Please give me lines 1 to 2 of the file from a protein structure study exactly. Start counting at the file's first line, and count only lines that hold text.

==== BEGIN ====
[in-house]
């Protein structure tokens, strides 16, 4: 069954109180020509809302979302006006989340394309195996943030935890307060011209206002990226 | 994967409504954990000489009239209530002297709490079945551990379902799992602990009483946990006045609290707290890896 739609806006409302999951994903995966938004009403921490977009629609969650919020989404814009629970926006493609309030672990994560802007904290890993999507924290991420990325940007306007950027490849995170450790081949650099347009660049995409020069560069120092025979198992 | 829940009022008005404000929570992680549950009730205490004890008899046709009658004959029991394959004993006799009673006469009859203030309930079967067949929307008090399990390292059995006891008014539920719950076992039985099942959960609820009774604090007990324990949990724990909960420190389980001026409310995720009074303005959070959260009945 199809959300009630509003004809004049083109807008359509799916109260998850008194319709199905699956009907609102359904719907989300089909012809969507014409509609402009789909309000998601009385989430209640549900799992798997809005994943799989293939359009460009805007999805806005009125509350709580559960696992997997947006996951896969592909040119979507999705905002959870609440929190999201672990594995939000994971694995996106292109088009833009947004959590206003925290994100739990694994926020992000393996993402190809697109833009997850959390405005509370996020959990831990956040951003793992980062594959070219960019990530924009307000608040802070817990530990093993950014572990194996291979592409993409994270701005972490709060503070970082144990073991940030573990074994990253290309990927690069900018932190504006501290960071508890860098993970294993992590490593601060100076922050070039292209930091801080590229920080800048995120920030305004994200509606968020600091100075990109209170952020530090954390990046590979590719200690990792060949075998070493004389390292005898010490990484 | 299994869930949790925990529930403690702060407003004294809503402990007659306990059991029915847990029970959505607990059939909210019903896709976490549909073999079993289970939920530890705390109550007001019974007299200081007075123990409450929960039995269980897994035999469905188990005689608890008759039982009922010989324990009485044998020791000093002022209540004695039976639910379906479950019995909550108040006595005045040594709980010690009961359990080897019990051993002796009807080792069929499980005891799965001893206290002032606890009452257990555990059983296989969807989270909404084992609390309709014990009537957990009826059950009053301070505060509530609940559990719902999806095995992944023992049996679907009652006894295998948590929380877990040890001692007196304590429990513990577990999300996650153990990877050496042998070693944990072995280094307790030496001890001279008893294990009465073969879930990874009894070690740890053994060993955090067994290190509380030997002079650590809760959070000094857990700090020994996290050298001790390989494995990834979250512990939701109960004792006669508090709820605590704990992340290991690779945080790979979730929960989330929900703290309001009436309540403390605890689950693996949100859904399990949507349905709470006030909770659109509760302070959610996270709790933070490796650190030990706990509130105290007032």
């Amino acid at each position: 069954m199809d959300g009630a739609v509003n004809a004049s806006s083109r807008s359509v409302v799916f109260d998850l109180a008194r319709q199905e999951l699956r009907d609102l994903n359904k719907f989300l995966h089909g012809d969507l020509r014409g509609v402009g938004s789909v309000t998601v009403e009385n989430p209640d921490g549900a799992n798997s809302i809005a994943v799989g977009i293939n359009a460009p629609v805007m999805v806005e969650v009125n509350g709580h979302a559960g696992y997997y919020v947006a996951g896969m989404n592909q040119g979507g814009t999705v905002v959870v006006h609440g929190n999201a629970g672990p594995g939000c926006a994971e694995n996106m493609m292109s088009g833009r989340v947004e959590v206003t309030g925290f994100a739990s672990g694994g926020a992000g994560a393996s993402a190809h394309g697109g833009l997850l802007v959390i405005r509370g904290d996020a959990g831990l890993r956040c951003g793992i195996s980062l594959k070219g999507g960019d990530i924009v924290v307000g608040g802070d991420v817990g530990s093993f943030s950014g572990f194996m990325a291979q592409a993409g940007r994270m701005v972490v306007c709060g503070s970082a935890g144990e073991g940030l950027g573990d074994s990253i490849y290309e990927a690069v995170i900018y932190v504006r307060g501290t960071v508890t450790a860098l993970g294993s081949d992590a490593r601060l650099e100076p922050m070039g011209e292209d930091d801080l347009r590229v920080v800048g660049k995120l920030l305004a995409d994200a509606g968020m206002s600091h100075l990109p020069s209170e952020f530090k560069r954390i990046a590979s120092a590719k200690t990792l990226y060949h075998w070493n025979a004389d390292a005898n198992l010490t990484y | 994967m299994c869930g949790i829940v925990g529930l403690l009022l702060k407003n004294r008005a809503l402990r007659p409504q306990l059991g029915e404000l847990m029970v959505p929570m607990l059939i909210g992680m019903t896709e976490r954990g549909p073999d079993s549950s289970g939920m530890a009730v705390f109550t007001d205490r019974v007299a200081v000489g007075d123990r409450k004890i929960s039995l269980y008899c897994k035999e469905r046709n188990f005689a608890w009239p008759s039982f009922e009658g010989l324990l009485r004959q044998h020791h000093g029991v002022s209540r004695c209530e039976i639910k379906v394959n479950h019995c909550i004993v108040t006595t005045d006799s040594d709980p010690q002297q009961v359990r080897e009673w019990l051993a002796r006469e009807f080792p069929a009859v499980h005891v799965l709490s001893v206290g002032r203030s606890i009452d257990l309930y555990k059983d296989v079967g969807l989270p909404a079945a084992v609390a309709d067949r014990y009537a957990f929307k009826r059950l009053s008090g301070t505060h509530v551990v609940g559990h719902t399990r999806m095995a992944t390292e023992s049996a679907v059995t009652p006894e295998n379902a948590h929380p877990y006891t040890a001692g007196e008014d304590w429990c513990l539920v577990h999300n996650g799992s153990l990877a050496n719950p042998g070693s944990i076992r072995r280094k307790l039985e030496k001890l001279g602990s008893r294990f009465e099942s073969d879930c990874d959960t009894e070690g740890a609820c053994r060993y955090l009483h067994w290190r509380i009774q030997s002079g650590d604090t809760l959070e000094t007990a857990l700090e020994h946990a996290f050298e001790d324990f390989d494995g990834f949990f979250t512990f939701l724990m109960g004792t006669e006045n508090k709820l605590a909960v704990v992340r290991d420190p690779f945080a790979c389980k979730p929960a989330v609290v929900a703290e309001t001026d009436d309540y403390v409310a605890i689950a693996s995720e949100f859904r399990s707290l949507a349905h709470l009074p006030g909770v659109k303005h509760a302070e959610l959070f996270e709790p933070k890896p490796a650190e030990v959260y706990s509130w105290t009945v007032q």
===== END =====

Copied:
[in-house]
């Protein structure tokens, strides 16, 4: 069954109180020509809302979302006006989340394309195996943030935890307060011209206002990226 | 994967409504954990000489009239209530002297709490079945551990379902799992602990009483946990006045609290707290890896 739609806006409302999951994903995966938004009403921490977009629609969650919020989404814009629970926006493609309030672990994560802007904290890993999507924290991420990325940007306007950027490849995170450790081949650099347009660049995409020069560069120092025979198992 | 829940009022008005404000929570992680549950009730205490004890008899046709009658004959029991394959004993006799009673006469009859203030309930079967067949929307008090399990390292059995006891008014539920719950076992039985099942959960609820009774604090007990324990949990724990909960420190389980001026409310995720009074303005959070959260009945 199809959300009630509003004809004049083109807008359509799916109260998850008194319709199905699956009907609102359904719907989300089909012809969507014409509609402009789909309000998601009385989430209640549900799992798997809005994943799989293939359009460009805007999805806005009125509350709580559960696992997997947006996951896969592909040119979507999705905002959870609440929190999201672990594995939000994971694995996106292109088009833009947004959590206003925290994100739990694994926020992000393996993402190809697109833009997850959390405005509370996020959990831990956040951003793992980062594959070219960019990530924009307000608040802070817990530990093993950014572990194996291979592409993409994270701005972490709060503070970082144990073991940030573990074994990253290309990927690069900018932190504006501290960071508890860098993970294993992590490593601060100076922050070039292209930091801080590229920080800048995120920030305004994200509606968020600091100075990109209170952020530090954390990046590979590719200690990792060949075998070493004389390292005898010490990484 | 299994869930949790925990529930403690702060407003004294809503402990007659306990059991029915847990029970959505607990059939909210019903896709976490549909073999079993289970939920530890705390109550007001019974007299200081007075123990409450929960039995269980897994035999469905188990005689608890008759039982009922010989324990009485044998020791000093002022209540004695039976639910379906479950019995909550108040006595005045040594709980010690009961359990080897019990051993002796009807080792069929499980005891799965001893206290002032606890009452257990555990059983296989969807989270909404084992609390309709014990009537957990009826059950009053301070505060509530609940559990719902999806095995992944023992049996679907009652006894295998948590929380877990040890001692007196304590429990513990577990999300996650153990990877050496042998070693944990072995280094307790030496001890001279008893294990009465073969879930990874009894070690740890053994060993955090067994290190509380030997002079650590809760959070000094857990700090020994996290050298001790390989494995990834979250512990939701109960004792006669508090709820605590704990992340290991690779945080790979979730929960989330929900703290309001009436309540403390605890689950693996949100859904399990949507349905709470006030909770659109509760302070959610996270709790933070490796650190030990706990509130105290007032």